I'm new to Git and I'm going to start developing new modules for an existing web application. This application is currently hosted on a web server and I would like to use Git as a versioning tool. I have created a new bare repository using git init --bare newdev.git but I don't know how to add the files which are already on the server.

Thank you.

  • 1
    Um... why are you making bare repository? – mellowfish Jan 30 '14 at 18:35
  • I just followed the docs. Can I create a simple git init in the existing sources folder and then clone that repository on my local machine? – Cosmin Jan 30 '14 at 18:36

Whoa, hold on there. Let's back up some. You're "new to git" so you need some basics! :-)

For your purposes, there are two kinds of repositories:

  • A "regular" repo, in which you work. You and everyone else make your own versions of these.
  • A "bare" repo, which is used only for you and other people to coordinate work. There is only one of these.

A "bare" repository has no place in which anyone can do any work. That's what makes it "bare"—and what makes it a safe place to "push" to. The problem with pushing to some non-bare repo is this (git actually stops you, with error: refusing to update ..., but it's what the problem would be if git let you do it):

  1. Alice is working in her repo. She checks out some branch and edits file config.
  2. Bob is working in his repo. He checks out the same branch and also edits config.
  3. Bob finishes editing config first, and pushes his changes to Alice.
  4. Alice's changes are wiped out, replaced with Bob's changes. Ouch!

By not letting anyone work "in" it, a bare repository sidesteps this problem.

There's still one other problem, which is: how do you get this thing—the bare repo—started in the first place? It has no place to work!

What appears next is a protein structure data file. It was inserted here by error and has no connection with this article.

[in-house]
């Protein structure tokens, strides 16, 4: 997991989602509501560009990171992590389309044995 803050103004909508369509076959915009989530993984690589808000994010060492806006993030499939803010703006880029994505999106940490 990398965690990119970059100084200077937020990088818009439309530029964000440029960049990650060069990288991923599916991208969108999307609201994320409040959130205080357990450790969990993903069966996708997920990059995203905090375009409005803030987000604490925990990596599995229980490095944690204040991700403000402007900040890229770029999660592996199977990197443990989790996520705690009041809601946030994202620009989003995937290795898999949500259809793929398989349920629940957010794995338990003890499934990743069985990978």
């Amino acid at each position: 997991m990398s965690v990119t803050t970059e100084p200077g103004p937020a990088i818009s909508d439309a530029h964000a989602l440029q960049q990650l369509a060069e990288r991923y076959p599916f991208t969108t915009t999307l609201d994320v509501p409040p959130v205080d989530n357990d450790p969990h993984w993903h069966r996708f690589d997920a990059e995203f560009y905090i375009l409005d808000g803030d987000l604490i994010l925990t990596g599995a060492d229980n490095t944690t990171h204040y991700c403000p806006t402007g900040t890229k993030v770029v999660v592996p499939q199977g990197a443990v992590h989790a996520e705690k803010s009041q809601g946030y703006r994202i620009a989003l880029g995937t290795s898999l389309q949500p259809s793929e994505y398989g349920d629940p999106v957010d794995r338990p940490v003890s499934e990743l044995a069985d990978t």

The answer is: you don't start there, you start with your own repo, that nobody else has a copy of. You write some initial version in there. Then you create a new bare repo, on the shared server, by copying the one you had:

sharedserver$ cd /place/where/bare/repos/go
sharedserver$ git clone --bare ssh://cosmins.machine.name/path/to/initial project.git

Now "sharedserver" has the bare repo in /place/where/bare/repos/go/project.git, and you (and Alice and Bob and so on) can all git clone that.

(The "shared server" can be something like github, which has a different method of creating the shared repo from your original initial non-shared one. I don't use github and can't really say anything about that.)

(It is possible to convert a regular, non-bare, repo into a bare one, or vice versa, but it's a bit of a pain. Just create the bare one by git clone --bare.)

Another method of side-stepping the "work gets overwritten" problem is not to use push at all. If everyone co-operates in a peer to peer sharing system, then Alice can pull from Bob and Cosmin, and Bob can pull from Alice and Cosmin, and so on. Note that this results in a very large number of people to pull from, though, which is why shared-servers come about. You can all just meet there, instead of always having to go to each others' homes.

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    Ok, but in this project the files are already on the server and the site is up and running. This is why I was saying that I need to create a repo and add the existing files. – Cosmin Jan 30 '14 at 20:24